Just as there is no magic pill to prevent cognitive decline, no single almighty brain food can ensure a sharp brain as you age. Nutritionists emphasize that the most important strategy is to follow a healthy dietary pattern that includes a lot of fruits, vegetables, legumes, and whole grains. Try to get protein from plant sources and fish and choose healthy fats, such as olive oil or canola, rather than saturated fats. Research shows that the best brain foods are the same ones that protect your heart and blood vessels, including the following:
Fatty fish are huge sources of omega-3 fatty acids, healthy unsaturated fats that have been linked to lower blood levels of beta-amyloid—the protein that forms damaging clumps in the brains of people with Alzheimer’s disease. If you’re not a fan of fish, ask your doctor about taking an omega-3 supplement, or choose terrestrial omega-3 sources such as flaxseeds, avocados, and walnuts.
Tea and Coffee
According to Harvard Health, the caffeine in your morning cup of coffee or tea might offer more than just a short-term concentration boost. In a 2014 study published in The Journal of Nutrition, participants with higher caffeine consumption scored better on tests of mental function. Caffeine might also help solidify new memories, according to other research. Investigators at Johns Hopkins University asked participants to study a series of images and then take either a placebo or a 200-milligram caffeine tablet. More members of the caffeine group were able to correctly identify the images on the following day.
Oranges and other foods that are high in vitamin C can help defend your brain against damage from free radicals. Studies have shown that vitamin C is a key factor in preventing mental decline and eating sufficient amounts of vitamin C-rich foods can protect against age-related mental decline and Alzheimer’s disease. You can get all the vitamin C you need in a day by eating one medium orange and you can also get excellent amounts of vitamin C from bell peppers, guava, kiwi, tomatoes, and strawberries.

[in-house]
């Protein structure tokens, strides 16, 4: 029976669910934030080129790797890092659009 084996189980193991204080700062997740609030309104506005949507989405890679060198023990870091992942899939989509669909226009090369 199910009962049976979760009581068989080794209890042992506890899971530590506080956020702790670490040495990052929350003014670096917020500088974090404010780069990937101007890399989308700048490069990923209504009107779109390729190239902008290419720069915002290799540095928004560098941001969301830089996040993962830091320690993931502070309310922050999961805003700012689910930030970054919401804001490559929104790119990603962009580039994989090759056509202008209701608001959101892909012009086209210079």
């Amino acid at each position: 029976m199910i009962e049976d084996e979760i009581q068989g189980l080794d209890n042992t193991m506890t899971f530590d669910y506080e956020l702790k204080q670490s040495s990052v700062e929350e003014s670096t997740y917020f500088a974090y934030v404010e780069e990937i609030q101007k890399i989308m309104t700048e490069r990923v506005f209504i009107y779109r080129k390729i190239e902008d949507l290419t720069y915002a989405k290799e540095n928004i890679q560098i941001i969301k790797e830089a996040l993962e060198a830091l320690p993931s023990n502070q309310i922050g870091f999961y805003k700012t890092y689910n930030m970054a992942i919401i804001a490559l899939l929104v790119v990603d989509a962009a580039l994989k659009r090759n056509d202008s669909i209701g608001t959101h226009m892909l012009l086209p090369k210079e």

Many berries contain flavonoid antioxidants. Research suggests that these may make the berries good food for the brain. Antioxidants help by reducing inflammation and oxidative stress. The antioxidants in berries include anthocyanin, caffeic acid, catechin, and quercetin.
A 2014 review notes that the antioxidant compounds in berries have many positive effects on the brain, including:
- improving communication between brain cells
- reducing inflammation throughout the body
- increasing plasticity, which helps brain cells form new connections, boosting learning and memory
- reducing or delaying age-related neurodegenerative diseases and cognitive decline
Leafy greens such as kale, spinach, collards, and broccoli are rich in brain-healthy nutrients like vitamin K, lutein, folate, and beta carotene. Research suggests these plant-based foods may help slow cognitive decline.
Incorporating many of these foods into a healthy diet on a regular basis can improve the health of your brain, which could translate into better mental function. We encourage you to speak to a nutritionist to implement a healthier eating plan for cognitive impairment.